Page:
The successful second round of presidential elections on two of the three islands in the Union of Comoros has been overshadowed by the continuing political crisis on the third island, Anjouan.
The elections on Sunday 24 June on the islands of Grand Comore and Moheli went "very, very smoothly", the UN Resident Coordinator in the Comoros, Opia Mensah Kumah, told IRIN.
The Indian Ocean archipelago's complex electoral system was brokered in 2001 by the Organisation of African Unity (OAU), in the wake of Moheli and Anjouan seceding from Grand Comore in 1997. The electoral system provides for a semi-autonomous government and president for each island - Anjouan, Grand Comore and Moheli - with a rotating presidency for the over-arching Union government.
On two of the three islands - Grande Comore and Moheli - the first round of elections were held on 10 June, but the African Union (AU) and the Union government postponed the poll on Anjouan until 17 June, after incidents of violence and intimidation during the run-up to voting.
In defiance of both the Union government and the AU, Mohamed Bacar, 45, who had held the post of President of Anjouan for a five-year term, went ahead with the election on 10 June and then inaugurated himself as president of the island for a second term after claiming a landslide victory of 90 percent, even though the African Union (AU) and the Union government had declared the election null and void.
African Union delegation
On Sunday 24 June an AU ministerial delegation, led by South Africa's Foreign Minister Nkosazana Dlamini-Zuma and including representatives from Tanzania, Mozambique, Mauritius, Sechelles, Kenya and Madagascar, held talks with the Union president, Ahmed Abdullah Mohamed Sambi, "as well as the authorities of Anjouan", the delegation said in a statement on Monday 25 June.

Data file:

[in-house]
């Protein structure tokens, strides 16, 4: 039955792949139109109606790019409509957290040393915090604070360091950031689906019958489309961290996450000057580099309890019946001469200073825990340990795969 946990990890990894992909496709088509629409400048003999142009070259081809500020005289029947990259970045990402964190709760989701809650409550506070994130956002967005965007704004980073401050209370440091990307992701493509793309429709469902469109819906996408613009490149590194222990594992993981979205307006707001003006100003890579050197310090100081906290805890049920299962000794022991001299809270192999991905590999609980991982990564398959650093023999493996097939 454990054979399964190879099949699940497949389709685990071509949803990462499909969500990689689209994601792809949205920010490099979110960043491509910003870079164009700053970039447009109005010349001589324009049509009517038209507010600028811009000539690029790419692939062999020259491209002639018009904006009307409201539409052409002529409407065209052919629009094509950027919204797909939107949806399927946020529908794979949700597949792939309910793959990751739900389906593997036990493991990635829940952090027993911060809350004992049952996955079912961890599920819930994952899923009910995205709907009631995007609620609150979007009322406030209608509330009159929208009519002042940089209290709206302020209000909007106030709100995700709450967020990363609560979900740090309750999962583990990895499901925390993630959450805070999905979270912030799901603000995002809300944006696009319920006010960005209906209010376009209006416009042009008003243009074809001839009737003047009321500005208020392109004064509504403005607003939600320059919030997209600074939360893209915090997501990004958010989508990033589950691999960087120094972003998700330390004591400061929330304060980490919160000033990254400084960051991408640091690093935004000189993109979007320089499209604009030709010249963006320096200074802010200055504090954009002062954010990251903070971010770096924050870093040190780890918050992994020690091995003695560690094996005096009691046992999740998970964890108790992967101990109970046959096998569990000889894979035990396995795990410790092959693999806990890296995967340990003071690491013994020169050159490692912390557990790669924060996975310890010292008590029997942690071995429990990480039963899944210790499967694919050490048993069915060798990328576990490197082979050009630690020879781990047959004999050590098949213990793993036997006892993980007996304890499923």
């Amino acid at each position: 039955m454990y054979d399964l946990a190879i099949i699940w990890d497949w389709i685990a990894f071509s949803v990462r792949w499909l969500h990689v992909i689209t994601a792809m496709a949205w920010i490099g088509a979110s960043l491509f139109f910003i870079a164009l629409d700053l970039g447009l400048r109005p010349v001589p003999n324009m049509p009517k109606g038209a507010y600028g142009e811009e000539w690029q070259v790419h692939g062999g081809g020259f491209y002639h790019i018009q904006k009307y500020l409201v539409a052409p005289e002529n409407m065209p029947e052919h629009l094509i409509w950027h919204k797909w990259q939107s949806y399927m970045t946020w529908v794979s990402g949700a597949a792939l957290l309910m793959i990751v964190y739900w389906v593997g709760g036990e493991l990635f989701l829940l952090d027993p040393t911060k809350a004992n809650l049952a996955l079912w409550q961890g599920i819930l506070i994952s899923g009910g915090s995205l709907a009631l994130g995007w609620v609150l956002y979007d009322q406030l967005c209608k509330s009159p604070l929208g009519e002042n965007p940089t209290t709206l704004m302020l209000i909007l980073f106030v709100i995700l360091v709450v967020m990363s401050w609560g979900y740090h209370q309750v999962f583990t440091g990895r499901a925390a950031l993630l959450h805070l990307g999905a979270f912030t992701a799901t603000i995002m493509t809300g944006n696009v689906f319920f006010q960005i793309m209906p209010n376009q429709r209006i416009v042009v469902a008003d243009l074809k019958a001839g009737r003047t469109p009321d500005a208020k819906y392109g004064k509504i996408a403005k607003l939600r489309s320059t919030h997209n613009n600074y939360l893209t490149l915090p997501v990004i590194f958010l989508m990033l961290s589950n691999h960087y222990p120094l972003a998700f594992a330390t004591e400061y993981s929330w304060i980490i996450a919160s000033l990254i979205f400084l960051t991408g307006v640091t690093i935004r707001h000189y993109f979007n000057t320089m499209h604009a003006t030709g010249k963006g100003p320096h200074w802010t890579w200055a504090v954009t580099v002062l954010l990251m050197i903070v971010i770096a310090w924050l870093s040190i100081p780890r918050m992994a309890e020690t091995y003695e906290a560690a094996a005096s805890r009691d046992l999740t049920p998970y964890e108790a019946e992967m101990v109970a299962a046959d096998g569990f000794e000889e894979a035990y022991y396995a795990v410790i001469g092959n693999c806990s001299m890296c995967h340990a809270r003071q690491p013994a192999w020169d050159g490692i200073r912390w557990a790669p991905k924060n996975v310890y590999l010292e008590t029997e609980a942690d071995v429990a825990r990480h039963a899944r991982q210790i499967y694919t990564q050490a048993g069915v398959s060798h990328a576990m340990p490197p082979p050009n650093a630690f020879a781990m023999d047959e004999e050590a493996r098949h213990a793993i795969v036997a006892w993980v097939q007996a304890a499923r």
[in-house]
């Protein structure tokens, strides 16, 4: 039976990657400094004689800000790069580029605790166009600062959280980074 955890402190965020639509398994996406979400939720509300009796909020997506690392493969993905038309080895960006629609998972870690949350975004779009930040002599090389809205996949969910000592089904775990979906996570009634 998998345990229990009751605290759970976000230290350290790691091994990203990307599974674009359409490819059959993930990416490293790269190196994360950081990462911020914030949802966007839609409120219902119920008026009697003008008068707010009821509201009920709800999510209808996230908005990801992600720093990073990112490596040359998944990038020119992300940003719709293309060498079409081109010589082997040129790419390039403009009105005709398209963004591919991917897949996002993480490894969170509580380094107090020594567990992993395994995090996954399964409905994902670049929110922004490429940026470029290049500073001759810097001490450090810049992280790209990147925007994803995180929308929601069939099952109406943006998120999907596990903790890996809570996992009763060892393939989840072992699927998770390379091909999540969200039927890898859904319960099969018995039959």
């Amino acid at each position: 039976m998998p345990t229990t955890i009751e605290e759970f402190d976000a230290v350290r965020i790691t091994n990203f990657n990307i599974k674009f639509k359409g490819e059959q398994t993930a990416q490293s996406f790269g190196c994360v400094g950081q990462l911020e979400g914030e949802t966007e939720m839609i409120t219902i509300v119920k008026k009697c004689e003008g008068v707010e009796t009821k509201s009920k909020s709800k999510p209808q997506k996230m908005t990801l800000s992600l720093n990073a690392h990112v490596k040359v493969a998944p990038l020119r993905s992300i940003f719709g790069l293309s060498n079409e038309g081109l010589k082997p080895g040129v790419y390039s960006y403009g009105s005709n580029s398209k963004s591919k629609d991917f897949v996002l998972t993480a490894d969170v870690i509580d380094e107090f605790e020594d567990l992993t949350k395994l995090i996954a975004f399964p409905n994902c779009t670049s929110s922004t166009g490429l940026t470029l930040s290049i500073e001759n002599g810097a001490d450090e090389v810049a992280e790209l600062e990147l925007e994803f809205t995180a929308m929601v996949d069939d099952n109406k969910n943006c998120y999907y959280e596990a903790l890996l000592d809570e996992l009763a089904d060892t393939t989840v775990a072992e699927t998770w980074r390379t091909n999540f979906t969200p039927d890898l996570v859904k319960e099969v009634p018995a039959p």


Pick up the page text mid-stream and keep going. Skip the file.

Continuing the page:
"The mission demands the authorities of Anjouan to hold a free and fair presidential election, in compliance with the African Union security plan," the statement said.
According to reports, the Union government, which has threatened to impose its authority on Anjouan by military force, had expected a harder stance from the AU.
"We are disappointed by the progress of the AU mission," Union government spokesperson Abdourahim Said Bacar reportedly said, and added that the Union government would hold the AU to its Ministerial Committee statement issued on 19 June in Cape Town, South Africa, that if Bacar did not relinquish his post the AU would "take all necessary measures, including revising the mandate of MAES [AU Electoral and Security Assistance Mission to the Comoros]".
About 300 AU soldiers and police have been deployed in the Comoros to monitor the elections, but any use of force against the Anjouan authorities would require a change to its mandate. The Union government has conceded that any military action would require the assistance of outside forces, because of a skewed balance of military forces.
Bacar, Anjouan's former chief of police and a participant in the island's 2001 military coup before being elected as the island president the following year, is said to command "100 percent loyalty" from the gendarmerie. Apart from a few hundred gendarmes, who possess heavy weapons in their armoury, the island also has an estimated 500-strong armed militia.
In provisional results from the second round of elections on Grand Comore, Mohamed Abdelwahab, a former Union government cabinet minister, who is said to be a proponent of greater unity between the islands, won by 57 percent.
On Moheli, businessman Mohamed Ali Said, who is also viewed as favouring closer links between the islands, won about 58 percent of the vote.
Comoros gained independence from France in 1975 after more than a 130 years of colonial rule, but has experienced 19 successful and attempted coups in three decades of political instability.